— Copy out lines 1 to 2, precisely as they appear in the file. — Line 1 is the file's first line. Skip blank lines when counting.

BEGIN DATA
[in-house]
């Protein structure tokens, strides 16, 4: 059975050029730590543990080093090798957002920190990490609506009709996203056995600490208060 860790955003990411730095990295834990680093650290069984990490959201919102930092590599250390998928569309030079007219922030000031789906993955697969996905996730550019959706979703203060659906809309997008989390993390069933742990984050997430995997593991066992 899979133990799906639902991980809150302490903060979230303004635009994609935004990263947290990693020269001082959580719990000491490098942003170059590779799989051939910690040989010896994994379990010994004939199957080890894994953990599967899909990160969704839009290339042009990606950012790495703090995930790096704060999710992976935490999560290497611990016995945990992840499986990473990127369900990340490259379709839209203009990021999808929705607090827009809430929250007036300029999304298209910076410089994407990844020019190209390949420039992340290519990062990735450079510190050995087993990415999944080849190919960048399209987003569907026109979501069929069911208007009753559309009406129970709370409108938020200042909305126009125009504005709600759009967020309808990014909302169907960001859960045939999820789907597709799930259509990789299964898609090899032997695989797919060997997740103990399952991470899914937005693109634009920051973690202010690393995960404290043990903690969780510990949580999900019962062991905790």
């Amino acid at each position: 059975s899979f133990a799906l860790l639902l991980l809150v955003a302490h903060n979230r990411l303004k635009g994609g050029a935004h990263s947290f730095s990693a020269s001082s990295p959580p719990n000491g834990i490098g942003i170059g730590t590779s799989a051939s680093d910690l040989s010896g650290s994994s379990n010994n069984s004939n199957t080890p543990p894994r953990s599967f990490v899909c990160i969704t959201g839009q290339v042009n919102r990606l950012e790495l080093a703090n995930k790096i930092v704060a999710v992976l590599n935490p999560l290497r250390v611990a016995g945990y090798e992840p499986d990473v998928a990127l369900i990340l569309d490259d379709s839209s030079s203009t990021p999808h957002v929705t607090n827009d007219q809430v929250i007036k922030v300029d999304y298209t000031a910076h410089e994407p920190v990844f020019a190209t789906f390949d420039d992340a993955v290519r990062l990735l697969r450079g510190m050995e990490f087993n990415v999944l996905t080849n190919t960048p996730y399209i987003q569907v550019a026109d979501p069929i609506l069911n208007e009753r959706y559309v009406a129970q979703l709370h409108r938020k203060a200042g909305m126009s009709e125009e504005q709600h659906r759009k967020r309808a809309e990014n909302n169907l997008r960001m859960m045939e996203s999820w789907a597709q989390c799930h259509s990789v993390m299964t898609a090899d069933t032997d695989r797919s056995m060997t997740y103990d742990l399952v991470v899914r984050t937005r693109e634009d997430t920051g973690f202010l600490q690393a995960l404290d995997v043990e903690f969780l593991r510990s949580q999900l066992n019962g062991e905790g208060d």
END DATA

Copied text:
[in-house]
């Protein structure tokens, strides 16, 4: 059975050029730590543990080093090798957002920190990490609506009709996203056995600490208060 860790955003990411730095990295834990680093650290069984990490959201919102930092590599250390998928569309030079007219922030000031789906993955697969996905996730550019959706979703203060659906809309997008989390993390069933742990984050997430995997593991066992 899979133990799906639902991980809150302490903060979230303004635009994609935004990263947290990693020269001082959580719990000491490098942003170059590779799989051939910690040989010896994994379990010994004939199957080890894994953990599967899909990160969704839009290339042009990606950012790495703090995930790096704060999710992976935490999560290497611990016995945990992840499986990473990127369900990340490259379709839209203009990021999808929705607090827009809430929250007036300029999304298209910076410089994407990844020019190209390949420039992340290519990062990735450079510190050995087993990415999944080849190919960048399209987003569907026109979501069929069911208007009753559309009406129970709370409108938020200042909305126009125009504005709600759009967020309808990014909302169907960001859960045939999820789907597709799930259509990789299964898609090899032997695989797919060997997740103990399952991470899914937005693109634009920051973690202010690393995960404290043990903690969780510990949580999900019962062991905790």